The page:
Talk To Me Like The Rain – Bewley’s Cafe Theatre – Review by P McGovern
July 24 – September 09, 2017
Time: 1pm (doors at 12.50pm)
Tennessee Williams’s double bill, This Property Is Condemned and Talk To Me Like The Rain And Let Me Listen, offers a rare opportunity to see these plays, seldom performed in Dublin. Even if rarely seen, the characters and situations will be familiar from his great, full-length plays. This applies particularly to Willie, the female character in This Property Is Condemned. Brittle, broken by her experience of neglect and abuse of one kind or another, she takes refuge in flights of fantasy and make-believe, clinging desperately to hope of a brighter future. She is a recognisable variation on both Laura and Amanda from The Glass Menagerie, with strong echoes too of Blanche from A Streetcar Named Desire, but with the added pathos of being a young teenager, out of her depth in the world of hardened railworker lodgers in her mother’s boarding house.
Clasping her bedraggled doll and wearing the soiled cast-offs of her dead sister, she evokes the back story of her family life in her mother’s ‘boarding house’, for want of a better description. It is, of course, the property that is ‘condemned’ – in more senses than one – with its stream of gentlemen callers and her late sister as “the main attraction”. Willie, too, has cavorted with men, but only when she “was lonely”. Poised between sexual desire and fear of men like so many Williams heroines, she rejects the advances of young Tom; she only wants “experienced men with good jobs”. Maria Guiver looks the part of Willie and brings out much of the character’s vulnerability. However, straining to perfect the deep-south accent sometimes gets in the way of the characterisation, making it a struggle to hear what it is being said. This will no doubt improve as the show settles into its groove.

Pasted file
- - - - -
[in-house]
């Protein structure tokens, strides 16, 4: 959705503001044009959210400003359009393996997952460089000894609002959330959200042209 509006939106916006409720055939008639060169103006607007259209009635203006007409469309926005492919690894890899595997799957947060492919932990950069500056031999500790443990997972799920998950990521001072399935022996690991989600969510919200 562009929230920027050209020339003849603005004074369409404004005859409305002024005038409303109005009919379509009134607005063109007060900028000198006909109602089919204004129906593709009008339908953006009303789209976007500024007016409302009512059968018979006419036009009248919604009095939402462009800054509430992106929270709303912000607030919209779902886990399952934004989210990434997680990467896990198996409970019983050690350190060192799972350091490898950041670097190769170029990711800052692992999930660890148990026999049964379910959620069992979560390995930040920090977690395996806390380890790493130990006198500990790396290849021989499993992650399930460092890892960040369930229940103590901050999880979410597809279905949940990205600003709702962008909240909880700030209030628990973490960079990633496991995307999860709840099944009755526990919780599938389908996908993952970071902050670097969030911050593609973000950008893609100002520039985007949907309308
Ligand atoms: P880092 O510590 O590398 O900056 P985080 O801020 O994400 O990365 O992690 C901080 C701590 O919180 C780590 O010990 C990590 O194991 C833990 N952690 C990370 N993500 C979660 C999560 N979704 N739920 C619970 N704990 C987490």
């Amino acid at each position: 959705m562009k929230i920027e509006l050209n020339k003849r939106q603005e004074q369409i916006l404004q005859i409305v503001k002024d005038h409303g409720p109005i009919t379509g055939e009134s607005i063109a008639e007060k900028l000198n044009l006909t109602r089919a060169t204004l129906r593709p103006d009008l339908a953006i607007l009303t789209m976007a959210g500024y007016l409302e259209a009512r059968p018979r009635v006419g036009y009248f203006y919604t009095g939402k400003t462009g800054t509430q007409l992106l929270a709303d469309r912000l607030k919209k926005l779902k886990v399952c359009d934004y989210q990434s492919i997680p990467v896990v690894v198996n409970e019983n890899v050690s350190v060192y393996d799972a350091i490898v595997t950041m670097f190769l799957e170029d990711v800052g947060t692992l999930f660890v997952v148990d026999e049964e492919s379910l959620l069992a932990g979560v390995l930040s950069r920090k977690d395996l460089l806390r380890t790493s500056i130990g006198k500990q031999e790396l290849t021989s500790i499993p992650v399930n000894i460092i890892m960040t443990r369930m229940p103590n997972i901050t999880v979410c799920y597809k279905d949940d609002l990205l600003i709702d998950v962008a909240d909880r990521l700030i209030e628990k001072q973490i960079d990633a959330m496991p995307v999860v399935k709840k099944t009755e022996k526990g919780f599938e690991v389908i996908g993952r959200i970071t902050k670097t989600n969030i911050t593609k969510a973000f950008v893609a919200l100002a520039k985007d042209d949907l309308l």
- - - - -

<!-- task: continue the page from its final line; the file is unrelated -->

Daniel Monaghan is vocally secure throughout and totally convincing as Tom. If his physique is clearly not that of an older teenager, as written by Williams, he captures the lad’s gauche simplicity and innocence, right down to his clumsy sexual overture to Willie.
The second item on the bill is Talk To Me Like The Rain And Let Me Listen. The dramatic context of the play is deliberately unclear. An unnamed man and unnamed woman share a room and a bed, never connecting, longing for love but locked into their own isolation. There’s a broken doll here too – a different one, but the symbolism is mounting. As in the first play, lack of vocal clarity means that some of the woman’s great, final monologue is lost. Otherwise, both performances are strong, capturing the essence of Williams’s obsession with desire, loneliness and the frantic, futile search for love.
Set designs by Seamus O’Rourke are superb, two equally evocative but very different sets converting one into the other with the minimum of effort or disruption. Colm Maher’s lighting and sound and Sorcha Ní Fhloinn’s costume designs are equally impressive in their fine detailing. Direction is by Bairbre Ní Chaoimh.
As it settles into its run, this show will be well worth catching as it continues at Bewley’s Cafe Theatre, at I pm daily Monday – Saturday, until September 9th.